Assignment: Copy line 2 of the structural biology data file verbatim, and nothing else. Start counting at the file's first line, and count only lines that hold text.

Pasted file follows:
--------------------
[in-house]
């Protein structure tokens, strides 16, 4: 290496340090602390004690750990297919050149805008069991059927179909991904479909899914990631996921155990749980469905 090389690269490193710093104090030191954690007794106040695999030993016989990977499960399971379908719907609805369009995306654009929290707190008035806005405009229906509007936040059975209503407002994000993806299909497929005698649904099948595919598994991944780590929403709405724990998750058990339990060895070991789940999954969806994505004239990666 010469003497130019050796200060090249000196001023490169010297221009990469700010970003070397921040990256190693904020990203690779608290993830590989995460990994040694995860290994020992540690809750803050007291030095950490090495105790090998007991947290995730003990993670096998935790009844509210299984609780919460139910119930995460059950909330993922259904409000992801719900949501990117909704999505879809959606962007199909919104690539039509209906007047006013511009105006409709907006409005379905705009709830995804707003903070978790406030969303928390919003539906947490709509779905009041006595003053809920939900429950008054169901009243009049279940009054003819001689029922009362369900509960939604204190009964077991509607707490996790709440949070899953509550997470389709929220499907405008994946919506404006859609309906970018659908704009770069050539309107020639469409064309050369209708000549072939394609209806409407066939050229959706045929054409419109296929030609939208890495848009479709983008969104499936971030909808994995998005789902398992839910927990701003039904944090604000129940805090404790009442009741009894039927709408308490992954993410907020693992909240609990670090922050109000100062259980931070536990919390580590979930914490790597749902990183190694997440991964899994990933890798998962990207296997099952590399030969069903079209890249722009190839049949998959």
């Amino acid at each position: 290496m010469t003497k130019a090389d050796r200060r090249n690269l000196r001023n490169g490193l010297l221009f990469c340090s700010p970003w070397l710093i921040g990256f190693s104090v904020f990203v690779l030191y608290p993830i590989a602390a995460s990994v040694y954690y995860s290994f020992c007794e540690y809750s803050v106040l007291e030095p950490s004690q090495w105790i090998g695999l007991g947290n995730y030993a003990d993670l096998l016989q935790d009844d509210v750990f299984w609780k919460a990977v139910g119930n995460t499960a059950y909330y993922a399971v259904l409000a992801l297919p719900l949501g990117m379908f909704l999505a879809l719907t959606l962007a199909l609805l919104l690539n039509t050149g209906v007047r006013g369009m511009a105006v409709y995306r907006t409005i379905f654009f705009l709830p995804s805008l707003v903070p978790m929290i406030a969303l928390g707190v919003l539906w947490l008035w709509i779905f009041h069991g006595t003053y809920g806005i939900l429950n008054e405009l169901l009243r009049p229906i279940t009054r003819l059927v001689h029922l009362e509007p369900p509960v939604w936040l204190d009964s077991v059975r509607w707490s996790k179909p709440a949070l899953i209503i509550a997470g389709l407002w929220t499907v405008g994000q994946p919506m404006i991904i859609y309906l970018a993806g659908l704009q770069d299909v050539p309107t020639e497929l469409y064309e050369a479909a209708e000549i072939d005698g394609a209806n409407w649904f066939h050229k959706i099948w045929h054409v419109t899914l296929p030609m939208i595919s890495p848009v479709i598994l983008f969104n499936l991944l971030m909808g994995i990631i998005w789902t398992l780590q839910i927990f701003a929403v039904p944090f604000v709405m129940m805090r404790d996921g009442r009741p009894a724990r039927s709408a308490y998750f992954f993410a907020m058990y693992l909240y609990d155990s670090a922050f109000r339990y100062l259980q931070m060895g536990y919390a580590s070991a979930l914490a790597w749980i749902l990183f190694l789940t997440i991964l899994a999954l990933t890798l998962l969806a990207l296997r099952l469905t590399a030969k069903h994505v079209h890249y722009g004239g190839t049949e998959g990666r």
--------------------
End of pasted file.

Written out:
């Protein structure tokens, strides 16, 4: 290496340090602390004690750990297919050149805008069991059927179909991904479909899914990631996921155990749980469905 090389690269490193710093104090030191954690007794106040695999030993016989990977499960399971379908719907609805369009995306654009929290707190008035806005405009229906509007936040059975209503407002994000993806299909497929005698649904099948595919598994991944780590929403709405724990998750058990339990060895070991789940999954969806994505004239990666 010469003497130019050796200060090249000196001023490169010297221009990469700010970003070397921040990256190693904020990203690779608290993830590989995460990994040694995860290994020992540690809750803050007291030095950490090495105790090998007991947290995730003990993670096998935790009844509210299984609780919460139910119930995460059950909330993922259904409000992801719900949501990117909704999505879809959606962007199909919104690539039509209906007047006013511009105006409709907006409005379905705009709830995804707003903070978790406030969303928390919003539906947490709509779905009041006595003053809920939900429950008054169901009243009049279940009054003819001689029922009362369900509960939604204190009964077991509607707490996790709440949070899953509550997470389709929220499907405008994946919506404006859609309906970018659908704009770069050539309107020639469409064309050369209708000549072939394609209806409407066939050229959706045929054409419109296929030609939208890495848009479709983008969104499936971030909808994995998005789902398992839910927990701003039904944090604000129940805090404790009442009741009894039927709408308490992954993410907020693992909240609990670090922050109000100062259980931070536990919390580590979930914490790597749902990183190694997440991964899994990933890798998962990207296997099952590399030969069903079209890249722009190839049949998959």